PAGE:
As a singer, songwriter, world-class guitarist, and producer, the Co. Clare native Gerry O’Beirne blends elements of traditional Irish music with contemporary original songs.
A well-known solo artist, O’Beirne has toured with such well-known folk luminaries as Patrick Street, Andy M. Stewart, Kevin Burke, the Waterboys, Midnight Well, and the Sharon Shannon Band.
However, no matter where he goes, said O’Beirne, he always looks forward to “working his way down south towards Louisiana.”
“If you could organize your life the way that you would like it, I would stay in New Orleans for a month,” laughed O’Beirne. “But it doesn’t often work out that way.”
During his long career, O’Beirne’s music has always incorporated dimensions of literature and art. 1874, a track from his 2010 collaboration with fiddler Rosie Shipley, Yesterday I Saw the Earth Beautiful, was inspired by the very first impressionist exhibition that took place in Paris in 1874.
His 2008 album, The Bog Bodies and Other Stories: Music for Guitar, features two haunting pieces inspired by the Irish “bog bodies,” the centuries-dead cadavers found naturally mummified in the peat bogs of Ireland and Eastern Europe.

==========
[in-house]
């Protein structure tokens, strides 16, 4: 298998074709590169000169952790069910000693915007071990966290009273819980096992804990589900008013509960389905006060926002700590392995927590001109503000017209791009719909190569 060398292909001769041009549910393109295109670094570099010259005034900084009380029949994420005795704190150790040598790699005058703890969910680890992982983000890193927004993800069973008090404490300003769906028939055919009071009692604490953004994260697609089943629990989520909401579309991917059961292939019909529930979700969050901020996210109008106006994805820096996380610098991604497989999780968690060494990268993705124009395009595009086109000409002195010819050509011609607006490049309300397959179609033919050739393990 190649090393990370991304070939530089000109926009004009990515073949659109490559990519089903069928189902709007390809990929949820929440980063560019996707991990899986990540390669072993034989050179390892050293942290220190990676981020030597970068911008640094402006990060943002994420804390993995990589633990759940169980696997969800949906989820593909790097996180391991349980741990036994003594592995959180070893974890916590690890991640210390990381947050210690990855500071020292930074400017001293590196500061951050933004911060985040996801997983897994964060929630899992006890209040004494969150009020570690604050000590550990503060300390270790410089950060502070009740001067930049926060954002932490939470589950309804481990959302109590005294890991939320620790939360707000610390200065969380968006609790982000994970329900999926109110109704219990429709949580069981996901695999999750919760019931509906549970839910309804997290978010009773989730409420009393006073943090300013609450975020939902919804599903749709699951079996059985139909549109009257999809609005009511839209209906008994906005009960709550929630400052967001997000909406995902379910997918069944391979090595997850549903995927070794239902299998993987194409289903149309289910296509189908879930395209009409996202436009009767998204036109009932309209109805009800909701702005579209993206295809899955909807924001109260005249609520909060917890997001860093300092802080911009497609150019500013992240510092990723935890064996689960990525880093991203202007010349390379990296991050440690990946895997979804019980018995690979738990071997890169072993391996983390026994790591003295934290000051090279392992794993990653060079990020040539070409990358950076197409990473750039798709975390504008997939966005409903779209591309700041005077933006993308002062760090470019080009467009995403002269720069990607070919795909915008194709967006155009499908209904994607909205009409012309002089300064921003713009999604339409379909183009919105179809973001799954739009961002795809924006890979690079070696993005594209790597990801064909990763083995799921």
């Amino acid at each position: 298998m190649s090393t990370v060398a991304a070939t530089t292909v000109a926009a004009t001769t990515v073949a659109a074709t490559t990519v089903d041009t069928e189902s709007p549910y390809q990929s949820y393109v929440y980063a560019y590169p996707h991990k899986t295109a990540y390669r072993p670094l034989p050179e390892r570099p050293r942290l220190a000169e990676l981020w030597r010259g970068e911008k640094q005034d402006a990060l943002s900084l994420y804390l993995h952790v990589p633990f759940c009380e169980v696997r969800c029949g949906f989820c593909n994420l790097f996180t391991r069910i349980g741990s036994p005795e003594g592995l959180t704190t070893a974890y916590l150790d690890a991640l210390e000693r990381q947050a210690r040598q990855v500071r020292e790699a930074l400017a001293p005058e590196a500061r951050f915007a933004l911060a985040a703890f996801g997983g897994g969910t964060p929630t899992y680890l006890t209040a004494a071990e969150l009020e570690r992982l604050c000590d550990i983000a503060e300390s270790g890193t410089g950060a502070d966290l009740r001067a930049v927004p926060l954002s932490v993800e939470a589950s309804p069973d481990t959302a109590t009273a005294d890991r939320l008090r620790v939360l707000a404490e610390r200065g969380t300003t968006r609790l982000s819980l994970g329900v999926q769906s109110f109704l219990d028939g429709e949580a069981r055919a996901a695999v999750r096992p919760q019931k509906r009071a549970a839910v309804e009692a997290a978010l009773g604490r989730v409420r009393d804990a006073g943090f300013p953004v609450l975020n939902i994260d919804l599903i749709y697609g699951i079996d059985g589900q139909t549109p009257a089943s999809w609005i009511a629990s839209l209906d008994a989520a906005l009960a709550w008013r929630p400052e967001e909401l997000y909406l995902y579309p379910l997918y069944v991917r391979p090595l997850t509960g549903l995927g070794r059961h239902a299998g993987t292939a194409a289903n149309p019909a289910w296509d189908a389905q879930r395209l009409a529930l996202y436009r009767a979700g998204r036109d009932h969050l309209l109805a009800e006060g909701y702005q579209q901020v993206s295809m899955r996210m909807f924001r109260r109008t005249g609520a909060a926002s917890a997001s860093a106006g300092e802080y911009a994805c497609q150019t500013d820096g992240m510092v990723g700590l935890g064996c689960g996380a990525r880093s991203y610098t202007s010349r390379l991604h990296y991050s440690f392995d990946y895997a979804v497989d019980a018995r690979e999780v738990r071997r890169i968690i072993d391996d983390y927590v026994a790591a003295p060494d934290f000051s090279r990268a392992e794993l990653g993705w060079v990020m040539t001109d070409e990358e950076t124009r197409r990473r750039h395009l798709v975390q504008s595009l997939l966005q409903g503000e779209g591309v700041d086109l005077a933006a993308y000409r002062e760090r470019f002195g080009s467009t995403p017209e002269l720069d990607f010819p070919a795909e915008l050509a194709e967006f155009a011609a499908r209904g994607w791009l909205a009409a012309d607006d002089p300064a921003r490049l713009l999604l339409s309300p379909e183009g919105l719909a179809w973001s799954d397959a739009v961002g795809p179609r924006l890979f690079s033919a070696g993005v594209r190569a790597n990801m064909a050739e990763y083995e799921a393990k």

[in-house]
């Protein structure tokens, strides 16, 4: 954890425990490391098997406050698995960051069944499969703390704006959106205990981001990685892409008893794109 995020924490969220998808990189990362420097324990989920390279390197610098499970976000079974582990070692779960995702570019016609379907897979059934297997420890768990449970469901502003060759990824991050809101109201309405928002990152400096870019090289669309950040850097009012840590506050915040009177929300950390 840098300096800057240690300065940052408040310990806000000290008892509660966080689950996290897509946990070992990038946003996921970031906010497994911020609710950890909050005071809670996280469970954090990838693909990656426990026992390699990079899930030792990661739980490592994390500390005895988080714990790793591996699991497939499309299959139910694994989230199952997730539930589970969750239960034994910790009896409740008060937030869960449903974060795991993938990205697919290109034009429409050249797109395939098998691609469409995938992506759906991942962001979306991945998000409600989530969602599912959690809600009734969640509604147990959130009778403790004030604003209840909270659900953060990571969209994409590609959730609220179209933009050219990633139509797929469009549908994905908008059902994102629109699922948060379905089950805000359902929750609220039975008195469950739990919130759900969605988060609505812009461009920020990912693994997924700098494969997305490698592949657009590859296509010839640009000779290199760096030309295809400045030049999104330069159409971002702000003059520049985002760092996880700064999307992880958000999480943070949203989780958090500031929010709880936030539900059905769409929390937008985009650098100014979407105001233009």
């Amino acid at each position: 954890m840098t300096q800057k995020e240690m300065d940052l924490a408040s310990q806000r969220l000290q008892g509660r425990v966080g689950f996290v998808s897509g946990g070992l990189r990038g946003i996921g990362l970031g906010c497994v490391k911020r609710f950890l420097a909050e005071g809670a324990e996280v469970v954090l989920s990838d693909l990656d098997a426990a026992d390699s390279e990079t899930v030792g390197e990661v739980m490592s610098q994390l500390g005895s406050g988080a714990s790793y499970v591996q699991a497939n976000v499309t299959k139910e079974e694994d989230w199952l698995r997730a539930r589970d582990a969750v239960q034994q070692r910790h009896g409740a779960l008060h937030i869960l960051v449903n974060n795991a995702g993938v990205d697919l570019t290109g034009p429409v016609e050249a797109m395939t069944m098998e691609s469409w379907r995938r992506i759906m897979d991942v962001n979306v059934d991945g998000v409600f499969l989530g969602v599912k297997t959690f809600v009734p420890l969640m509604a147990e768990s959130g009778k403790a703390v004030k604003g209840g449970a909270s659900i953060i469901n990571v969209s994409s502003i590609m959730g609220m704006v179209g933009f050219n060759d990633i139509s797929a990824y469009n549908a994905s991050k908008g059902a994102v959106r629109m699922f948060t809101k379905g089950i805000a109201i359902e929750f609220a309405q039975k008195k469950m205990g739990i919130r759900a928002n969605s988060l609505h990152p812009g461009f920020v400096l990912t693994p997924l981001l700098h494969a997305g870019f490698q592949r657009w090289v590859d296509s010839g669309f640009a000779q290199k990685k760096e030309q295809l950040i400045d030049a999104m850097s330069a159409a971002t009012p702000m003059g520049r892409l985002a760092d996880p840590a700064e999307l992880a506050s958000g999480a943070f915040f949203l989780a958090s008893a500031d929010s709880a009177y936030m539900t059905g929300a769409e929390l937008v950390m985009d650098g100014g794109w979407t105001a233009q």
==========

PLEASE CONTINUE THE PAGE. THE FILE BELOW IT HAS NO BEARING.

“Bog bodies are people fashioned by the bog, and processes in the bog, so that they now almost look like works of art themselves,” said O’Beirne. “In my music, I tried to give a heightened sense of them as people, but also, in a funny way, that Mother Earth sort of took them back, and made them into works of art.”
In December 2015, O’Beirne performed Trèo, a popular bar and art gallery in New Orleans.
In Irish Gaelic, trèo means direction. According to Trèo’s owners Pauline and Stephen Patterson, that meaning is apt when describing both the bar, and the bar’s location on Tulane Avenue. Both, said Pauline Patterson, are “following new directions.”
“Trèo is predominately a bar,” explained Pauline Patterson. “But its direction is the arts, whether that art is food, cocktails, the art of conversation, or music. Our December art events include artists who live outside the States, but have connections with New Orleans. Because Gerry O’Beirne’s music takes Irish music in a new direction, he really suits the theme of the December show.”
O’Beirne is currently working on a new album that highlights life in Dingle, Co. Kerry, by telling tales of famine towers, canny Irish horse trainers, and romantically eccentric locals.
“People often say you can’t speak about music,” said O’Beirne. “But I always think that one art form responds very easily to another. People are extraordinary creations. Cities can be extraordinary creations. And whether you live in New Orleans, New York, or Dingle, your obligations for living there are cultural ones.
Information about upcoming events is available at Trèo
Information about Gerry O’Beirne is available at Gerry O’Beirne